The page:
As part of many companies’ annual performance review process, employees are asked to submit the names of people they have worked with so their bosses can ask for feedback. Cross-pollinating that with the Linkedin recommendation section may be an interesting way to add value or participation to the overall experience.
How would using a recommendation-like process and making the business partner feedback public on Linkedin as part of an annual review process
- change how the employee works with that partner all year?
- change how well or thought through the person giving the feedback comments?
- change how much the employee takes and acts upon the feedback provided?
- change the conversion rate of people asked for feedback vs. actually provided?
- change the overall value of the recommendation section on Linkedin for people searching for potential hires?
- change the type of people that wanted to work in your organization?
- change if it’s viewable to all others that person has worked with that year vs. public?
It seems like an interesting experiment to increase the overall value of the feedback process for everyone involved. Of course, it might have some real pain points in the short term but if it doesn’t get “gamed” it could work out very well in the long run.
When you open your email inbox after a vacation do you ever take the time to analyze what happened? Usually, over a short period of time people generally get the point and stop emailing you frivolously.
Could receiving less unnecessary email benefit you? If you want more time in your day and a more valuable inbox, all you need to do is re-create the vacation email phenomenon all the time instead of just when you’re actually on vacation.
So why not utilize the Out of Office message even when you’re in the office?
Whether you want to use it to the extreme that Tim Ferris talks about in “The Four Hour Workweek” in order to build independence or you’re just looking to change some of your co-workers behaviors so you receive 15% less email at work, the automated reply or Out of Office is key.
So what does an Out of Office message look like when you’re actually in the office and just trying to make a point? Keep it simple and try something like
Thank you for your email; I’m currently trying an experiment to reduce email clutter. If I am CC’d this will get filed without review. If there are more than 2 people on the To: line this will get de-prioritized as well. If this is something important or urgent please follow up with a conversation. Thank you.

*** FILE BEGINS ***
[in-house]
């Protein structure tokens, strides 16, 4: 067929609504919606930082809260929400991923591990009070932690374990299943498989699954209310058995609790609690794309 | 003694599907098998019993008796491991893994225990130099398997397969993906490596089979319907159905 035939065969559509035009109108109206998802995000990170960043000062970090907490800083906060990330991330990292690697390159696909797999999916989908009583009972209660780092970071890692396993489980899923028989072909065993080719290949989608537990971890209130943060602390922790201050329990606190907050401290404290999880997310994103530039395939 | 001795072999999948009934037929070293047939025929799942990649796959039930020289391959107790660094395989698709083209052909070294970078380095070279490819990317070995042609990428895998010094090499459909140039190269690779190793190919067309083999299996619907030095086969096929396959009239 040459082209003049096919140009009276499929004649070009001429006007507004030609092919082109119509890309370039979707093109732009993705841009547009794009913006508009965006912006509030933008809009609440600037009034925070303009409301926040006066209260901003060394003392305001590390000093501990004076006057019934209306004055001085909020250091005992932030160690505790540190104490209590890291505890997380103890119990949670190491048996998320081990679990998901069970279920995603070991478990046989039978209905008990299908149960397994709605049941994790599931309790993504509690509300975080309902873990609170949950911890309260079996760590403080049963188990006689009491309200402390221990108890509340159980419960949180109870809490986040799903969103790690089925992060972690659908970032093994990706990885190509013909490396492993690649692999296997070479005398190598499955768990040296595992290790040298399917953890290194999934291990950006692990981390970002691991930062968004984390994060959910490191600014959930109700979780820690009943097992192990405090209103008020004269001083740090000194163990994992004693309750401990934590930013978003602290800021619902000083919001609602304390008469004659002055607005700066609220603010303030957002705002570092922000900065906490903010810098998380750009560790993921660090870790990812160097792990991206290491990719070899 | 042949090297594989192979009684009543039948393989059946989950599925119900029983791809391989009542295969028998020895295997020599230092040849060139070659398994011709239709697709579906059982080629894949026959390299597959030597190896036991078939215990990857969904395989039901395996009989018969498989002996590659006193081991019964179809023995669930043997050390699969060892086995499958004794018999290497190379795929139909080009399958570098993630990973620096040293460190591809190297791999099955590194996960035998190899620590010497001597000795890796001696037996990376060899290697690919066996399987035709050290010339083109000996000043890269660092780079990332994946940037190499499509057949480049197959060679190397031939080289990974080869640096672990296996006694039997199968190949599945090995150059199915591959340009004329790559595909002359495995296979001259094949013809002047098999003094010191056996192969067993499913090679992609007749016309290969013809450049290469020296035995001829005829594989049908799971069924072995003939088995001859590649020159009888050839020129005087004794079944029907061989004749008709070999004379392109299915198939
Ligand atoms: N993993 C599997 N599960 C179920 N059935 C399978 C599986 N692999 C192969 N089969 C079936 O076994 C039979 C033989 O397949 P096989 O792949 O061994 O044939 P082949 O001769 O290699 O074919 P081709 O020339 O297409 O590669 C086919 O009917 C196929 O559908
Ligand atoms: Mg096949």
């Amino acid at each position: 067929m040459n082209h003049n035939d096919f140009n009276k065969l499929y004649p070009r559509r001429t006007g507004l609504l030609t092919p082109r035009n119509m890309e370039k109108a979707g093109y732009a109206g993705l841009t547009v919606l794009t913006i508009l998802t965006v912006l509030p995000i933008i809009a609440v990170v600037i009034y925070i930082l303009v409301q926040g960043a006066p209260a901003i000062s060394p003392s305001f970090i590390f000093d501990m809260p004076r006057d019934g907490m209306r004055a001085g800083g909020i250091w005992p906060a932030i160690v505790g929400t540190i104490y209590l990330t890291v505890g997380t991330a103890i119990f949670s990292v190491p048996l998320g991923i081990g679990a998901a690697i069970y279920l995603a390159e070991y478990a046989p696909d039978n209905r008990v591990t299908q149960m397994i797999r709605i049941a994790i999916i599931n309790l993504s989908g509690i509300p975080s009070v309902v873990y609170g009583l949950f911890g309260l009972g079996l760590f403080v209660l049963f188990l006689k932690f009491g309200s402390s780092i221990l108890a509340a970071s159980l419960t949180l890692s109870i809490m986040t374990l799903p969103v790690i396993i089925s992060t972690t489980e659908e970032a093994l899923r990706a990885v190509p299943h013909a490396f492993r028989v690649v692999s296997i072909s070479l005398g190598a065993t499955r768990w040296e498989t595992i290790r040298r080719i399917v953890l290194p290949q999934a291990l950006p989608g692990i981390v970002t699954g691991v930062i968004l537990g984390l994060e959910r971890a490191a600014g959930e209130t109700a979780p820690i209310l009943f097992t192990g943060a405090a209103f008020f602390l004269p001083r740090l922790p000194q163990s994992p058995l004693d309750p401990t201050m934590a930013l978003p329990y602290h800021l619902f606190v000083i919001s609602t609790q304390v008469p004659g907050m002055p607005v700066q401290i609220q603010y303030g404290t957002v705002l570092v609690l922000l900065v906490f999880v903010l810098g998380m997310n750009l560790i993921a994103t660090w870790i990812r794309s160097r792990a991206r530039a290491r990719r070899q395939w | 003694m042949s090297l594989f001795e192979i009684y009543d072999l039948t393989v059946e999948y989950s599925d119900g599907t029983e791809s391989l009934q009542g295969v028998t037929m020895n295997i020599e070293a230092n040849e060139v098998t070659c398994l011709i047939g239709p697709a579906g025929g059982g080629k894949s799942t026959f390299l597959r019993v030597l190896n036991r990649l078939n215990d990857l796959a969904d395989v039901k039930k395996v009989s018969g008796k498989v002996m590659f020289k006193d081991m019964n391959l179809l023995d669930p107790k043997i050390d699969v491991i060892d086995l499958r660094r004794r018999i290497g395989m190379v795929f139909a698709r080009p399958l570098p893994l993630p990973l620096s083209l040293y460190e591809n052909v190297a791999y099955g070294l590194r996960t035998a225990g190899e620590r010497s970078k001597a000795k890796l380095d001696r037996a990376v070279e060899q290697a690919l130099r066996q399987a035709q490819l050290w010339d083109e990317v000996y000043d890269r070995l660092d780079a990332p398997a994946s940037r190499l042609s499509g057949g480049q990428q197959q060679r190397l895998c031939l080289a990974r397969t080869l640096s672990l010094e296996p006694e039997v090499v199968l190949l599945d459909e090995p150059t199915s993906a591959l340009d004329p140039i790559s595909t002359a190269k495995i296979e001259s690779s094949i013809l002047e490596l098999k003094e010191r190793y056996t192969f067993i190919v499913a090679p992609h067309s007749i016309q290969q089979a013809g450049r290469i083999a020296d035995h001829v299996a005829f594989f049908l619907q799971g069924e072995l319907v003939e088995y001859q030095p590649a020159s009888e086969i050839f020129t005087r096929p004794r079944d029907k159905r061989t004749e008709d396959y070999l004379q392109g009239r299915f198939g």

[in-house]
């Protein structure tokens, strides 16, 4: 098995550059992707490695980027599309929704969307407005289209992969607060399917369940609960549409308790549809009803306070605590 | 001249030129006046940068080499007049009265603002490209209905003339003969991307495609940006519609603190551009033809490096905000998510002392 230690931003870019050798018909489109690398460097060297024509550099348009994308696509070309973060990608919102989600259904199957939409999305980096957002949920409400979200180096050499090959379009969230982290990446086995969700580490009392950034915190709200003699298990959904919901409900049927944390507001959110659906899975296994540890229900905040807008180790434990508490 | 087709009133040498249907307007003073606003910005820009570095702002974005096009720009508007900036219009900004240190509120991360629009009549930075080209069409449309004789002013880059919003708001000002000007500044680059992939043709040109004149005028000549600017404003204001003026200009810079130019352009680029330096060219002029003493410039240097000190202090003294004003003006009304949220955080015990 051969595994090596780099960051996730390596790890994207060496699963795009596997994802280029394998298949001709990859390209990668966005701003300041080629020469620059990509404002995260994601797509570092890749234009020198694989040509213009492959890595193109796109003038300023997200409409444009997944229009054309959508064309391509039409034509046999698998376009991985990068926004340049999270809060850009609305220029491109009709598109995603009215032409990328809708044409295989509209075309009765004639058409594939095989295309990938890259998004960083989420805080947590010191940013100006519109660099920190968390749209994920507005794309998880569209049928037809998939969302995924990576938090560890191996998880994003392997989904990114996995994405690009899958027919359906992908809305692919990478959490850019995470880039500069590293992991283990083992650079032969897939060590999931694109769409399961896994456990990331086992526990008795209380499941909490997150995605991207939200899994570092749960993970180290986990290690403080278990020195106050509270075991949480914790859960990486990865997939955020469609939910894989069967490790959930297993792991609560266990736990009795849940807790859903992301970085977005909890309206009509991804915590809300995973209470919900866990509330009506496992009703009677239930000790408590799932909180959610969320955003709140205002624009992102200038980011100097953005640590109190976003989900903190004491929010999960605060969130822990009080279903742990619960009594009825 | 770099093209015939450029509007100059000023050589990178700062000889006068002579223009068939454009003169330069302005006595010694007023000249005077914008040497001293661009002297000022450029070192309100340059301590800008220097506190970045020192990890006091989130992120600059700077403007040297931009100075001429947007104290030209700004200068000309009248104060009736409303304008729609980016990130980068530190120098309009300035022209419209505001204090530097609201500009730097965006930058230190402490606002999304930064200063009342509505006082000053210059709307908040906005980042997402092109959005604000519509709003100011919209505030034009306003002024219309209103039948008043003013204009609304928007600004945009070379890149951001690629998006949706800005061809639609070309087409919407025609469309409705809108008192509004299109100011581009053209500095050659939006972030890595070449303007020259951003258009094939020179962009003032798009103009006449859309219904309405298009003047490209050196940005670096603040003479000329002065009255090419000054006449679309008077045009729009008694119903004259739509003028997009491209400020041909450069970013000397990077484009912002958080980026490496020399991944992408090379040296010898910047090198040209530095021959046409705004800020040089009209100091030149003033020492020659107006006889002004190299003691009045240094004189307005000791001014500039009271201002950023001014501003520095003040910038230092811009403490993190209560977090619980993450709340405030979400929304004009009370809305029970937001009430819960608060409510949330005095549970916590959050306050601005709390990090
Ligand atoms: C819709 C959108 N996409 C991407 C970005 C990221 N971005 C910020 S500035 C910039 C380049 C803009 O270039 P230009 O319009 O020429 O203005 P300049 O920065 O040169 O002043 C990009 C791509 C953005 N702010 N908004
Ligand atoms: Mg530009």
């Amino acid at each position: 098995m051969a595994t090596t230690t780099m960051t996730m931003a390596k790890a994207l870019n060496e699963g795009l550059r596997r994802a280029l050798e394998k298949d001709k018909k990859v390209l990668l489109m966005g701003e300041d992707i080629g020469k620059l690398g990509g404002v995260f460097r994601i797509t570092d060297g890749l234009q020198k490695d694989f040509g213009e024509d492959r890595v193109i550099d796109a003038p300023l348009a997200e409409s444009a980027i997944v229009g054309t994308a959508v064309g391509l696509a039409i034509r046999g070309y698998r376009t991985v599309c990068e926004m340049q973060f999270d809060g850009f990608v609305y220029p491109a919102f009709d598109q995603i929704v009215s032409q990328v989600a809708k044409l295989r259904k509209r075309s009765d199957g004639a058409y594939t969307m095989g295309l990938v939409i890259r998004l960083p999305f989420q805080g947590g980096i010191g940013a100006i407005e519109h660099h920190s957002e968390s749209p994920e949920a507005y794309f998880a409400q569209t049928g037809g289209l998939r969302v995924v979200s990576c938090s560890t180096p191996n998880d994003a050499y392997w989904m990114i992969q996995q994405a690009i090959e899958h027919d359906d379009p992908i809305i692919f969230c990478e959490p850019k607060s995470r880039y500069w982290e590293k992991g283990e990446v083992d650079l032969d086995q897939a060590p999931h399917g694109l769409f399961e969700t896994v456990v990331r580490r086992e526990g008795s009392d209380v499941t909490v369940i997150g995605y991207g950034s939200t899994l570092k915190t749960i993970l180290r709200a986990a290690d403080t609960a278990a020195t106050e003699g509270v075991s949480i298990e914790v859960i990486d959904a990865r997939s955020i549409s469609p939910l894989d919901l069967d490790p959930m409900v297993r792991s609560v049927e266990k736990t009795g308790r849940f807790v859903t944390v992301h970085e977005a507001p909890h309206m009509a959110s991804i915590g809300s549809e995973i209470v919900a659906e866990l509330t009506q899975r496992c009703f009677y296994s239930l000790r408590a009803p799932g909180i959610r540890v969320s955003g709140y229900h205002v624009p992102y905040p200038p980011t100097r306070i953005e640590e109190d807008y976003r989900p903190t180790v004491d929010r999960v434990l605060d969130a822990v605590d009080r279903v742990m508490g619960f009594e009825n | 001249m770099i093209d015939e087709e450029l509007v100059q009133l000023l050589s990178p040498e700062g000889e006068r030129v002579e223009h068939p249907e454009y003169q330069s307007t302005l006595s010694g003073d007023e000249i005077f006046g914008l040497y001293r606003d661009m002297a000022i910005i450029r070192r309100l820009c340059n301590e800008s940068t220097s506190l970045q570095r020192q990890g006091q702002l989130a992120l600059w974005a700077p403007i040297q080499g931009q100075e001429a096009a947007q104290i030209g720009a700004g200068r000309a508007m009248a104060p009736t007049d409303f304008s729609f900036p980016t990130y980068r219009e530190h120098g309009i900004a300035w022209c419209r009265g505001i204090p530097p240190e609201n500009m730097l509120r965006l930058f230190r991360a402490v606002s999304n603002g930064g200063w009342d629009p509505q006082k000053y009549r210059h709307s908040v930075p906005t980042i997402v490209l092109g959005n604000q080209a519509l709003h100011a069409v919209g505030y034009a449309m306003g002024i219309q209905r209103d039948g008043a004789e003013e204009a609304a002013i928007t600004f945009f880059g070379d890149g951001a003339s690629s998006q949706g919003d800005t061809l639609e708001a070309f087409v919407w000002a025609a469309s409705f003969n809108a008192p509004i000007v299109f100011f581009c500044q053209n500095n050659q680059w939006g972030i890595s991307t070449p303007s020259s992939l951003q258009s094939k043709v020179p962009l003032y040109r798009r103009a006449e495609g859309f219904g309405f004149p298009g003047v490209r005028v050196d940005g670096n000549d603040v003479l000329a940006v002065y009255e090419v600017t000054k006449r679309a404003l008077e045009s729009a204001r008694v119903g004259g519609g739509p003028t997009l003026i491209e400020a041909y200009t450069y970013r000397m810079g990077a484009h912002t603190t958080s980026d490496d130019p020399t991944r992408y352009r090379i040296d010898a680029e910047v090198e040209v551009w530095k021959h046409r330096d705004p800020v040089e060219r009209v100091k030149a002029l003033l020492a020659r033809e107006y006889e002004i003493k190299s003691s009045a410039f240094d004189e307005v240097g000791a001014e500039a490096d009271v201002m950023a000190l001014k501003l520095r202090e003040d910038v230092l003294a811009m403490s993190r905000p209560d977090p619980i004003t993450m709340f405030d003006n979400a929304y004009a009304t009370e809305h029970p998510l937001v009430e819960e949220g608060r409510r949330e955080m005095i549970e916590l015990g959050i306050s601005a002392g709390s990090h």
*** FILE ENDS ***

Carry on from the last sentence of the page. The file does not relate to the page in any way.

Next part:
People can’t get mad at you when you say it’s an experiment.
After a couple days or weeks people will get the message and stop emailing you unless it’s incredibly important. With all that free time (because we all know email takes up way too much time) you’ll be able to focus on the things that will bring you value and could, in the end, change your life.
After all, wouldn’t your life be different if you spent that 15% more time with your kids, or finding ways to be exponentially better at your job, or creating your micro-business?
What would you do with that 15% of your time back?
Have you ever wanted to navigate patent law, learn a new programming language, solve for X in a Diophantine equation? How would you like to learn it almost automatically, without having to spend any extra time on it throughout your day?
I was first introduced to the term No Extra Time (NET) by Tony Robbins. While I had occasionally used my commute time productively, I wasn’t necessarily paying attention to the potential power that this force could have. That was years ago and learning something on my commute meant fumbling CD’s in and out of my car’s CD changer and trying to keep the order of them correct.
Now I have a library of iTunes and podcasts at my fingertips. And if I’m taking a train, there’s even more opportunity to learn from the rich video learning experiences available.
The true beauty of NET time is that its otherwise essentially wasted time. How can you use it?
The average commute for a person in the U.S. is somewhere around 26 minutes per day each way. 52 minutes a day times the average number of working days per year… I wonder if that’ll be enough to learn that thing you’ve always wanted to learn?
I bet it is. Have a productive commute.